Clean agent fire suppression for mission critical facilities

Clean agent systems have changed over the years due to a variety of reasons, including safety and product updates. Know the design parameters and codes and standards that dictate the specification of clean agent systems.


This article is peer-reviewed.Learning objectives:

  • Know the codes and standards that guide fire protection engineers when selecting clean agent fire suppression systems.
  • Understand the reasons clean agent systems might be specified in a building.
  • Learn which mission critical facilities require clean agent fire suppression systems.

In the 30 years since the signing of the Montreal Protocol of 1987 ended the viability of halon 1301 as a fire suppression agent, a concerted effort to develop a replacement clean suppression agent has been underway. The struggle to develop a halon alternative led multiple chemical corporations, such as 3M and DuPont, in many different directions, leaving the codes and standards field to develop guidelines for the use of these newly developed agents.

NFPA 2001: Standard on Clean Agent Fire Extinguishing Systems was first released in 1994 as a response to industry and governmental calls for clean agent selection, usage, and installation guidelines. Rather than develop a standard for each separate type of agent in development, NFPA authored the standard in such a way that it would apply to all clean agents. NFPA 2001 identifies clean agents as “electrically nonconducting, volatile, or gaseous fire extinguishants that do not leave a residue upon evaporation.”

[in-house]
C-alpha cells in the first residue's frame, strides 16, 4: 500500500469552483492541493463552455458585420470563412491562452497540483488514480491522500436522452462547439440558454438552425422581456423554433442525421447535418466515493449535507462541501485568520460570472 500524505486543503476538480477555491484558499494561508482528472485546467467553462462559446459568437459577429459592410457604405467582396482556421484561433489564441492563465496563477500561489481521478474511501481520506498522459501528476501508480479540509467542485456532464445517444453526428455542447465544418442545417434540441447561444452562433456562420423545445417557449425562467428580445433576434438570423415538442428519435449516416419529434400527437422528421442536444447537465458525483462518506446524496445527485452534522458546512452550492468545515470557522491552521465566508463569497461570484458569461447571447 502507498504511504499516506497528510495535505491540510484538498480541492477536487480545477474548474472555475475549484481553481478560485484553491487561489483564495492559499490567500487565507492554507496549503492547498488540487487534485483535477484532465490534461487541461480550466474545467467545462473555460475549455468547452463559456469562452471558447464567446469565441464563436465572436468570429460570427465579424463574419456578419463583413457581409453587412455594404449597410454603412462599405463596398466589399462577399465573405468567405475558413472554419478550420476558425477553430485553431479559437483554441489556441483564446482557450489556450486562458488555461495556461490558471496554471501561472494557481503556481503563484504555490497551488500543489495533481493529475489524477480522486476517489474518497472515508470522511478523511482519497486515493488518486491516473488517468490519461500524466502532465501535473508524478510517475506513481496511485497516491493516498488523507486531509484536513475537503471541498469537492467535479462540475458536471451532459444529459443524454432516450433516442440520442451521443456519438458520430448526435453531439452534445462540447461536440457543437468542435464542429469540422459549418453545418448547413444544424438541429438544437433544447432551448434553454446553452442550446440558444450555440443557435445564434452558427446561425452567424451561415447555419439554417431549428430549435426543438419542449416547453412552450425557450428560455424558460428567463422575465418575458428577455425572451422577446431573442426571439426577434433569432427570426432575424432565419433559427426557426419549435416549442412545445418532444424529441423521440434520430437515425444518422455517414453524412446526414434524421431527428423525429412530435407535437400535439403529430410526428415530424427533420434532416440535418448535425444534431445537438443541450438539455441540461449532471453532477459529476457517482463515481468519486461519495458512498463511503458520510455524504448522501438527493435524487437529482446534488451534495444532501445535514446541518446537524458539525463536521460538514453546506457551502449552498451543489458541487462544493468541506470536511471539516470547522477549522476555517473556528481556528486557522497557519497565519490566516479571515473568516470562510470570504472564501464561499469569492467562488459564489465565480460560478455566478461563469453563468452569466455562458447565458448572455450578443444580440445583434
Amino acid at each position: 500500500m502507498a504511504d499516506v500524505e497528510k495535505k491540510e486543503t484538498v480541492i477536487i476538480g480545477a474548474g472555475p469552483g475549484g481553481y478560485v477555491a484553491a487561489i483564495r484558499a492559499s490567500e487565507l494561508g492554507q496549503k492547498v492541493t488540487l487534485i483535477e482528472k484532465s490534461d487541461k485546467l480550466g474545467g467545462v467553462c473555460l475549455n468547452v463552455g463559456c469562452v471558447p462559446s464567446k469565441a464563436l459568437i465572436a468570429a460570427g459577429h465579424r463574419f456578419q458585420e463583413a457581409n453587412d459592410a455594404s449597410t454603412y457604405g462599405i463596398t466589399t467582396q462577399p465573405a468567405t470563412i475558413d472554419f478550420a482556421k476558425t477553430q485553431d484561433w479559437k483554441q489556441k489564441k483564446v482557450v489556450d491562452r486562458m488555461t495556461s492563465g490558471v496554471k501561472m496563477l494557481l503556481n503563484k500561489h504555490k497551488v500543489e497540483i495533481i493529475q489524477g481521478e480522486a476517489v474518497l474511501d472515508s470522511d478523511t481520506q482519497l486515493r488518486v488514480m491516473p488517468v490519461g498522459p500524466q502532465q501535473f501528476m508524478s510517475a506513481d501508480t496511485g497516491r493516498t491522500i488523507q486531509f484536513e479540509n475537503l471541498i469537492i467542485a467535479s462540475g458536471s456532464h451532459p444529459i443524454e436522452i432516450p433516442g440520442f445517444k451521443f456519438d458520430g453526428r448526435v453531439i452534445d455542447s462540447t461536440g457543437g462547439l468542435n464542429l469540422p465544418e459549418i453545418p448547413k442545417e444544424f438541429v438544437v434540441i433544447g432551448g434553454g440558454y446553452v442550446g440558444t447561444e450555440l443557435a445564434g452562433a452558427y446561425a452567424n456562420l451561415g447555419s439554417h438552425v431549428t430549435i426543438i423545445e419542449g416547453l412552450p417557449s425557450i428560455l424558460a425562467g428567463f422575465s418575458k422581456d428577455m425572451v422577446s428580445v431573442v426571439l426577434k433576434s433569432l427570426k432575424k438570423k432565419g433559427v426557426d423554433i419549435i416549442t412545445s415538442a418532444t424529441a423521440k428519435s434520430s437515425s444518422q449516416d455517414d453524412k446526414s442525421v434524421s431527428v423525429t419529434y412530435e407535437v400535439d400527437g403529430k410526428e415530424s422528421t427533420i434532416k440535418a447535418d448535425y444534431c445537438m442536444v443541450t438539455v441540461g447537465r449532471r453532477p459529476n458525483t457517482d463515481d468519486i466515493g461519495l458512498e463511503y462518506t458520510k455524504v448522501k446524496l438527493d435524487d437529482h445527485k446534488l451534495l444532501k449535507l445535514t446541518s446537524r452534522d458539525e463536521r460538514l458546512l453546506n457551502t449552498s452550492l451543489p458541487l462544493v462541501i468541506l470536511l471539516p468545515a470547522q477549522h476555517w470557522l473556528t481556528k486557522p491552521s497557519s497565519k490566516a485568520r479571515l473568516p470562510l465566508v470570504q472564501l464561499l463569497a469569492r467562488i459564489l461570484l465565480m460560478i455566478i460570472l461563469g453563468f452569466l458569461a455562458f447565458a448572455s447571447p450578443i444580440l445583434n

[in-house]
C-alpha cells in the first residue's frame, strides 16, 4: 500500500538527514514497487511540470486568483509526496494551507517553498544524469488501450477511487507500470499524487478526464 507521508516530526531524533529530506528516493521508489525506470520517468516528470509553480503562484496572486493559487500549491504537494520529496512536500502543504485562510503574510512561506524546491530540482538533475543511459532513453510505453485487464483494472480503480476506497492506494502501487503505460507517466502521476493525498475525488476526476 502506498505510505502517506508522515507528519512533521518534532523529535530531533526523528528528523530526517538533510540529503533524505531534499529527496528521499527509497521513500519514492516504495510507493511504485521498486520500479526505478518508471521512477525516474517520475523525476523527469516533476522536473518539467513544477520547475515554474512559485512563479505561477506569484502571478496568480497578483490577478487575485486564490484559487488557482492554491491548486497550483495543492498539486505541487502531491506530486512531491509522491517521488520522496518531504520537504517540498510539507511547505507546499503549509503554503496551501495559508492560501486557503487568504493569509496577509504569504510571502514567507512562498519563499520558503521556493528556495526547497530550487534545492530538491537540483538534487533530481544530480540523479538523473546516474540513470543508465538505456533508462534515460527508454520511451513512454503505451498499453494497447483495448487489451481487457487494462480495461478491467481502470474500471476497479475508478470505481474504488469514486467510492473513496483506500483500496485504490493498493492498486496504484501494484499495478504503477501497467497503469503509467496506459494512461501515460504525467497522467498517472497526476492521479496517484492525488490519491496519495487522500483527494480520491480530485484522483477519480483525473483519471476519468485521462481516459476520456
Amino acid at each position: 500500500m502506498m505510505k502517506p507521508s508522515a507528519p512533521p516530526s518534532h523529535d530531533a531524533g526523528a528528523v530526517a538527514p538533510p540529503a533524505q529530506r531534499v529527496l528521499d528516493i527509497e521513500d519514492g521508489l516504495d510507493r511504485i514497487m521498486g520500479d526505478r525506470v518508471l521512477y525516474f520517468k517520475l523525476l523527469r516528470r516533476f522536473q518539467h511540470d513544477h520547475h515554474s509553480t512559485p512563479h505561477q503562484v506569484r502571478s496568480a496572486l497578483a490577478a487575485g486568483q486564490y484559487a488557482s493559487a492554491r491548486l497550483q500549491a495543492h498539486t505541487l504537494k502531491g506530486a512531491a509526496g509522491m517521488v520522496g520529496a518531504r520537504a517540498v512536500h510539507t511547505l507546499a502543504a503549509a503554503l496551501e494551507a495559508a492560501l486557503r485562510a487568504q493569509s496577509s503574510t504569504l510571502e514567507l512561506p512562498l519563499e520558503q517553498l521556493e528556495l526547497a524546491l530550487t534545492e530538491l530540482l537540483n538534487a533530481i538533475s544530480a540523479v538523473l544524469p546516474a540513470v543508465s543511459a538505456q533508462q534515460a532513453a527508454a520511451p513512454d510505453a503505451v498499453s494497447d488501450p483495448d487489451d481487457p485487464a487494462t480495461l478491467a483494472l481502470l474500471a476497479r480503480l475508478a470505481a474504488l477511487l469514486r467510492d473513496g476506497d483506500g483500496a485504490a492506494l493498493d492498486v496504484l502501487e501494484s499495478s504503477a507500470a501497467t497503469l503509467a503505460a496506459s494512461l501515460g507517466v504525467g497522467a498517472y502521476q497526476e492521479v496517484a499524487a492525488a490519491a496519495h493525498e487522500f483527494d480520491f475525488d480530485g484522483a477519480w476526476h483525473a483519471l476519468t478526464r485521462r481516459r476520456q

These properties make clean agents especially useful for fire protection of data centers and other mission critical facilities, along with archive-storage and other special-purpose facilities in which water-based fire protection systems could damage room contents or cause major business disruption.

Table 1: Some common clean agents and their chemical makeups. All graphics courtesy: Koffel AssociatesWhile clean agents can be used in local-application scenarios, the vast majority of clean agent systems are total-flooding systems. In a total-flooding system, the agent is dispersed throughout the entire volume of the space being protected to ensure that a minimum agent concentration is achieved throughout that volume, thus extinguishing the flame. Popular from the 1960s until the halt of their production in 1994, halons are extremely efficient at extinguishing fire and relatively cost-effective to produce and employ. However, they have been shown to negatively impact the environment. Thus, the environmental impacts of replacement agents are a primary concern and are measured using three objective criteria:

  • Global warming potential
  • Ozone-depletion potential
  • Atmospheric lifetime.

Due to legislative measures driven largely by these environmental concerns, perfluorocarbons and hydrochlorofluorocarbons are being rapidly phased out of use, leaving halocarbon compounds and inert gases as the current clean agent types of choice. Looking beyond environmental impacts, new clean agents also are judged based on toxicity, their decomposition when released in a fire environment, and extinguishment effectiveness per mass, as well as cost-effectiveness and marketing capabilities. From a safety perspective, any agent included in NFPA 2001 has been evaluated in a manner equivalent to the process used by the U.S. Environmental Protection Agency’s Significant New Alternatives Policy (SNAP) program for total-flooding agents.